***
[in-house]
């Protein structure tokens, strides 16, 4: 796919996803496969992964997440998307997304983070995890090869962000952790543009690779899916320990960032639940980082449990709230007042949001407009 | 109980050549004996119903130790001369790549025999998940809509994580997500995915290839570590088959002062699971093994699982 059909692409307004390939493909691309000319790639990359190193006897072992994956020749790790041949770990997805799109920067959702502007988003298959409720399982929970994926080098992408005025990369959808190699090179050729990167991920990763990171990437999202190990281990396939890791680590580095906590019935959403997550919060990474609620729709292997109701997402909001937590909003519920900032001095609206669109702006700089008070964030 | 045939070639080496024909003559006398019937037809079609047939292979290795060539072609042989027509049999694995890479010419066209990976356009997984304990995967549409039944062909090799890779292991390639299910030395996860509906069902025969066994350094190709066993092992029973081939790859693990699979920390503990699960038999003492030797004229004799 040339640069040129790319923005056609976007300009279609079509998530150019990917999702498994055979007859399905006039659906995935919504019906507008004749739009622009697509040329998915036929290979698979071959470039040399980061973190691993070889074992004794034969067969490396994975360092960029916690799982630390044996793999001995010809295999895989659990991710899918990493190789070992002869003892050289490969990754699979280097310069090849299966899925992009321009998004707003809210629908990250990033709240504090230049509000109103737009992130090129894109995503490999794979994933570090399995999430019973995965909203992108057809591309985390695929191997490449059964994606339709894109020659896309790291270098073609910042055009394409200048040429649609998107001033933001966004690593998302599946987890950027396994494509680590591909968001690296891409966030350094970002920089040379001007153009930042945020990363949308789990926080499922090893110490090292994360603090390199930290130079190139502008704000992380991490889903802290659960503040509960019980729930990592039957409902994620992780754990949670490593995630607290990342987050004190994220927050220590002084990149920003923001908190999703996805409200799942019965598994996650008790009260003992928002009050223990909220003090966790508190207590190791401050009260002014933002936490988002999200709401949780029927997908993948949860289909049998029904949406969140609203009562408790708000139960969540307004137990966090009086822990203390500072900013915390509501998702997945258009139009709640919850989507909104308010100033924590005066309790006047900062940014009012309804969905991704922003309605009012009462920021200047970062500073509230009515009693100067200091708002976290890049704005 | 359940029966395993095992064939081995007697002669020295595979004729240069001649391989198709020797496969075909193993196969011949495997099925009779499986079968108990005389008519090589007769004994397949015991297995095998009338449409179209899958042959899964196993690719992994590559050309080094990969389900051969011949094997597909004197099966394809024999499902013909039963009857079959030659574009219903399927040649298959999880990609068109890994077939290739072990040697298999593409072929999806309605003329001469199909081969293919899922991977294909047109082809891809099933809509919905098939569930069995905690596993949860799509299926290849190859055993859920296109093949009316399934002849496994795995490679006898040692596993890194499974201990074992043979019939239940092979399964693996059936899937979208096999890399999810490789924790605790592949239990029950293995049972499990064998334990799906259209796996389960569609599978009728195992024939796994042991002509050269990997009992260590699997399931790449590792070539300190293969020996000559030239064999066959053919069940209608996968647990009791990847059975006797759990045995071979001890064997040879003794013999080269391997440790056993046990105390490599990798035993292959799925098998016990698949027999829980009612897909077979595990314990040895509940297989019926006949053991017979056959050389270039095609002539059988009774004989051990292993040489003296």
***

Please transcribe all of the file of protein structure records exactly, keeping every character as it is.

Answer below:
[in-house]
């Protein structure tokens, strides 16, 4: 796919996803496969992964997440998307997304983070995890090869962000952790543009690779899916320990960032639940980082449990709230007042949001407009 | 109980050549004996119903130790001369790549025999998940809509994580997500995915290839570590088959002062699971093994699982 059909692409307004390939493909691309000319790639990359190193006897072992994956020749790790041949770990997805799109920067959702502007988003298959409720399982929970994926080098992408005025990369959808190699090179050729990167991920990763990171990437999202190990281990396939890791680590580095906590019935959403997550919060990474609620729709292997109701997402909001937590909003519920900032001095609206669109702006700089008070964030 | 045939070639080496024909003559006398019937037809079609047939292979290795060539072609042989027509049999694995890479010419066209990976356009997984304990995967549409039944062909090799890779292991390639299910030395996860509906069902025969066994350094190709066993092992029973081939790859693990699979920390503990699960038999003492030797004229004799 040339640069040129790319923005056609976007300009279609079509998530150019990917999702498994055979007859399905006039659906995935919504019906507008004749739009622009697509040329998915036929290979698979071959470039040399980061973190691993070889074992004794034969067969490396994975360092960029916690799982630390044996793999001995010809295999895989659990991710899918990493190789070992002869003892050289490969990754699979280097310069090849299966899925992009321009998004707003809210629908990250990033709240504090230049509000109103737009992130090129894109995503490999794979994933570090399995999430019973995965909203992108057809591309985390695929191997490449059964994606339709894109020659896309790291270098073609910042055009394409200048040429649609998107001033933001966004690593998302599946987890950027396994494509680590591909968001690296891409966030350094970002920089040379001007153009930042945020990363949308789990926080499922090893110490090292994360603090390199930290130079190139502008704000992380991490889903802290659960503040509960019980729930990592039957409902994620992780754990949670490593995630607290990342987050004190994220927050220590002084990149920003923001908190999703996805409200799942019965598994996650008790009260003992928002009050223990909220003090966790508190207590190791401050009260002014933002936490988002999200709401949780029927997908993948949860289909049998029904949406969140609203009562408790708000139960969540307004137990966090009086822990203390500072900013915390509501998702997945258009139009709640919850989507909104308010100033924590005066309790006047900062940014009012309804969905991704922003309605009012009462920021200047970062500073509230009515009693100067200091708002976290890049704005 | 359940029966395993095992064939081995007697002669020295595979004729240069001649391989198709020797496969075909193993196969011949495997099925009779499986079968108990005389008519090589007769004994397949015991297995095998009338449409179209899958042959899964196993690719992994590559050309080094990969389900051969011949094997597909004197099966394809024999499902013909039963009857079959030659574009219903399927040649298959999880990609068109890994077939290739072990040697298999593409072929999806309605003329001469199909081969293919899922991977294909047109082809891809099933809509919905098939569930069995905690596993949860799509299926290849190859055993859920296109093949009316399934002849496994795995490679006898040692596993890194499974201990074992043979019939239940092979399964693996059936899937979208096999890399999810490789924790605790592949239990029950293995049972499990064998334990799906259209796996389960569609599978009728195992024939796994042991002509050269990997009992260590699997399931790449590792070539300190293969020996000559030239064999066959053919069940209608996968647990009791990847059975006797759990045995071979001890064997040879003794013999080269391997440790056993046990105390490599990798035993292959799925098998016990698949027999829980009612897909077979595990314990040895509940297989019926006949053991017979056959050389270039095609002539059988009774004989051990292993040489003296």